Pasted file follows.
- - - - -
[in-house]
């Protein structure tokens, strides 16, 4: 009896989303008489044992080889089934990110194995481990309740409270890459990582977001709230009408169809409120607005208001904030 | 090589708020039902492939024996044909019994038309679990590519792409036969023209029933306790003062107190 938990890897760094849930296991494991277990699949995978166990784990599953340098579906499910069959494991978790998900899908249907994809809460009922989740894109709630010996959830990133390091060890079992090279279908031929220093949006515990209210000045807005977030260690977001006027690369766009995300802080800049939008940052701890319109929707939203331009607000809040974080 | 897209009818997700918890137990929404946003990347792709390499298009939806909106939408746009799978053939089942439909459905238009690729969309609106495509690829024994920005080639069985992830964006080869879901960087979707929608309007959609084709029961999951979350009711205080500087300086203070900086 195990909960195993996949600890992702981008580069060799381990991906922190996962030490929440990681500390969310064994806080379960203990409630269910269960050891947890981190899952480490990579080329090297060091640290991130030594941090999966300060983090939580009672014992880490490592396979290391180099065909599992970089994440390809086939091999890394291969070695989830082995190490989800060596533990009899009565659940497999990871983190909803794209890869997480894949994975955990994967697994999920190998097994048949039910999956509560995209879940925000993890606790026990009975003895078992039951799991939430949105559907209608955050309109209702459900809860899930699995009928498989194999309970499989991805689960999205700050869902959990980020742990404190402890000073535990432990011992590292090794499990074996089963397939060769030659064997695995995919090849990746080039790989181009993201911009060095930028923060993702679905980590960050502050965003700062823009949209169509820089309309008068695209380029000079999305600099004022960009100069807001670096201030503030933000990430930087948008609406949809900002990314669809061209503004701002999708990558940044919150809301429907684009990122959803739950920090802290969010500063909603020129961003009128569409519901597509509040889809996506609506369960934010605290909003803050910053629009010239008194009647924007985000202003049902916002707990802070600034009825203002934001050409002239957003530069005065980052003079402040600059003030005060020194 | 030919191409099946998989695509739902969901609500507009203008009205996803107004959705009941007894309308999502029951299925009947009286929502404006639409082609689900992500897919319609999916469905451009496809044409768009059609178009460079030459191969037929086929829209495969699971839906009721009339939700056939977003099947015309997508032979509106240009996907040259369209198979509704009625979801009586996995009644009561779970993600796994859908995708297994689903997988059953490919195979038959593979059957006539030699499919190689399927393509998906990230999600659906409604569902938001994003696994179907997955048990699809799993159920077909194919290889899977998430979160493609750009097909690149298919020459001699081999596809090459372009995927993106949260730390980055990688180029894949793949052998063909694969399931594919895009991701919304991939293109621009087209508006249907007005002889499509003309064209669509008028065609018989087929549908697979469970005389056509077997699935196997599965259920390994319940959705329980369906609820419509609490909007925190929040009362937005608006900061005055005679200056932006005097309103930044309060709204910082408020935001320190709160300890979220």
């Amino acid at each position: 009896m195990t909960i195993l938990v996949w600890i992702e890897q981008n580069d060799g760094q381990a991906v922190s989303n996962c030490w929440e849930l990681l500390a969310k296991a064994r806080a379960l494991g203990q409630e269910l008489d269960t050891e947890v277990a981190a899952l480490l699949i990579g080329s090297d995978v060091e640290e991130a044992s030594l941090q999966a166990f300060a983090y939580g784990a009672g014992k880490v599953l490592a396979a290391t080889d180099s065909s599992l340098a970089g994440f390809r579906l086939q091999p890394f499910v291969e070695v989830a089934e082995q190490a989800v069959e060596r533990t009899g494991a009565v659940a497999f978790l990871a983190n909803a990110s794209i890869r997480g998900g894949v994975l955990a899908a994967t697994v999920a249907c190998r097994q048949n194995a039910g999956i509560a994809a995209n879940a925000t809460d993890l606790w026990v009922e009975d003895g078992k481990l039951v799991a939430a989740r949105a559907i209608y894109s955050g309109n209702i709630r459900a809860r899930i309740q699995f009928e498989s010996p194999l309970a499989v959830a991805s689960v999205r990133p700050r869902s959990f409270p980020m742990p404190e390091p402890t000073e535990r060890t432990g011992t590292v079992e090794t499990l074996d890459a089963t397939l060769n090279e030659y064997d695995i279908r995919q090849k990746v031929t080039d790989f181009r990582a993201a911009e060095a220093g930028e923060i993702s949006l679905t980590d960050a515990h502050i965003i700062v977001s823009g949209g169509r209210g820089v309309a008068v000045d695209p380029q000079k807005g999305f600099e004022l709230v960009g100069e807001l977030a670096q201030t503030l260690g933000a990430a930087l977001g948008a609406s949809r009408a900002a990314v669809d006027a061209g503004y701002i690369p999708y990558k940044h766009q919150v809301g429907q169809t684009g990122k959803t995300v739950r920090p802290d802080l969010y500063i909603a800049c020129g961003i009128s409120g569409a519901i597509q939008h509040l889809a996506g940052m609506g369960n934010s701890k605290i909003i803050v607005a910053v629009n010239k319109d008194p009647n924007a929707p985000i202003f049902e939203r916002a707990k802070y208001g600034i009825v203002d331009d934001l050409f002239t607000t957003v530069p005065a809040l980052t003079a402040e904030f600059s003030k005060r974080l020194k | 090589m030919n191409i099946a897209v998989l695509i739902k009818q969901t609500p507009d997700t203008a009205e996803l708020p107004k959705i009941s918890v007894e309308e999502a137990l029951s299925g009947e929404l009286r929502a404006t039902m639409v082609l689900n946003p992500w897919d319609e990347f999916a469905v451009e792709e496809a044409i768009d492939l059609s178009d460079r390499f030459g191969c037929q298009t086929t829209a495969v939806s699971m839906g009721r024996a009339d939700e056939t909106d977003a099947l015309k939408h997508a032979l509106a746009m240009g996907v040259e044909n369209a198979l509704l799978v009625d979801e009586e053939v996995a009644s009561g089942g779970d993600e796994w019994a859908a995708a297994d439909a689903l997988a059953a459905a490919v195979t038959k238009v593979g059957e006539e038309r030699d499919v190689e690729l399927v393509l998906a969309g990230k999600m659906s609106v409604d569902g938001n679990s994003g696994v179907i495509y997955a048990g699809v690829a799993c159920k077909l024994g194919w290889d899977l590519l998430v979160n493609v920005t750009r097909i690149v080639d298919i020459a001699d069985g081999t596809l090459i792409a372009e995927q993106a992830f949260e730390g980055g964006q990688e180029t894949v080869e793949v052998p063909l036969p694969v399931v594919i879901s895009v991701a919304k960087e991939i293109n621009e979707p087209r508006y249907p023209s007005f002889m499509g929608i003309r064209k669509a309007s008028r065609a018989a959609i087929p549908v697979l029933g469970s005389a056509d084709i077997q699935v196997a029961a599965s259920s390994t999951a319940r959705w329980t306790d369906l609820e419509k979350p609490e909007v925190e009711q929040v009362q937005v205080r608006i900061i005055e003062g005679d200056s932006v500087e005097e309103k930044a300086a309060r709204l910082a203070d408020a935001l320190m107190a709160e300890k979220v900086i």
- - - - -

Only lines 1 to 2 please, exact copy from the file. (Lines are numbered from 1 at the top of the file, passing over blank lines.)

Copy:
[in-house]
């Protein structure tokens, strides 16, 4: 009896989303008489044992080889089934990110194995481990309740409270890459990582977001709230009408169809409120607005208001904030 | 090589708020039902492939024996044909019994038309679990590519792409036969023209029933306790003062107190 938990890897760094849930296991494991277990699949995978166990784990599953340098579906499910069959494991978790998900899908249907994809809460009922989740894109709630010996959830990133390091060890079992090279279908031929220093949006515990209210000045807005977030260690977001006027690369766009995300802080800049939008940052701890319109929707939203331009607000809040974080 | 897209009818997700918890137990929404946003990347792709390499298009939806909106939408746009799978053939089942439909459905238009690729969309609106495509690829024994920005080639069985992830964006080869879901960087979707929608309007959609084709029961999951979350009711205080500087300086203070900086 195990909960195993996949600890992702981008580069060799381990991906922190996962030490929440990681500390969310064994806080379960203990409630269910269960050891947890981190899952480490990579080329090297060091640290991130030594941090999966300060983090939580009672014992880490490592396979290391180099065909599992970089994440390809086939091999890394291969070695989830082995190490989800060596533990009899009565659940497999990871983190909803794209890869997480894949994975955990994967697994999920190998097994048949039910999956509560995209879940925000993890606790026990009975003895078992039951799991939430949105559907209608955050309109209702459900809860899930699995009928498989194999309970499989991805689960999205700050869902959990980020742990404190402890000073535990432990011992590292090794499990074996089963397939060769030659064997695995995919090849990746080039790989181009993201911009060095930028923060993702679905980590960050502050965003700062823009949209169509820089309309008068695209380029000079999305600099004022960009100069807001670096201030503030933000990430930087948008609406949809900002990314669809061209503004701002999708990558940044919150809301429907684009990122959803739950920090802290969010500063909603020129961003009128569409519901597509509040889809996506609506369960934010605290909003803050910053629009010239008194009647924007985000202003049902916002707990802070600034009825203002934001050409002239957003530069005065980052003079402040600059003030005060020194 | 030919191409099946998989695509739902969901609500507009203008009205996803107004959705009941007894309308999502029951299925009947009286929502404006639409082609689900992500897919319609999916469905451009496809044409768009059609178009460079030459191969037929086929829209495969699971839906009721009339939700056939977003099947015309997508032979509106240009996907040259369209198979509704009625979801009586996995009644009561779970993600796994859908995708297994689903997988059953490919195979038959593979059957006539030699499919190689399927393509998906990230999600659906409604569902938001994003696994179907997955048990699809799993159920077909194919290889899977998430979160493609750009097909690149298919020459001699081999596809090459372009995927993106949260730390980055990688180029894949793949052998063909694969399931594919895009991701919304991939293109621009087209508006249907007005002889499509003309064209669509008028065609018989087929549908697979469970005389056509077997699935196997599965259920390994319940959705329980369906609820419509609490909007925190929040009362937005608006900061005055005679200056932006005097309103930044309060709204910082408020935001320190709160300890979220």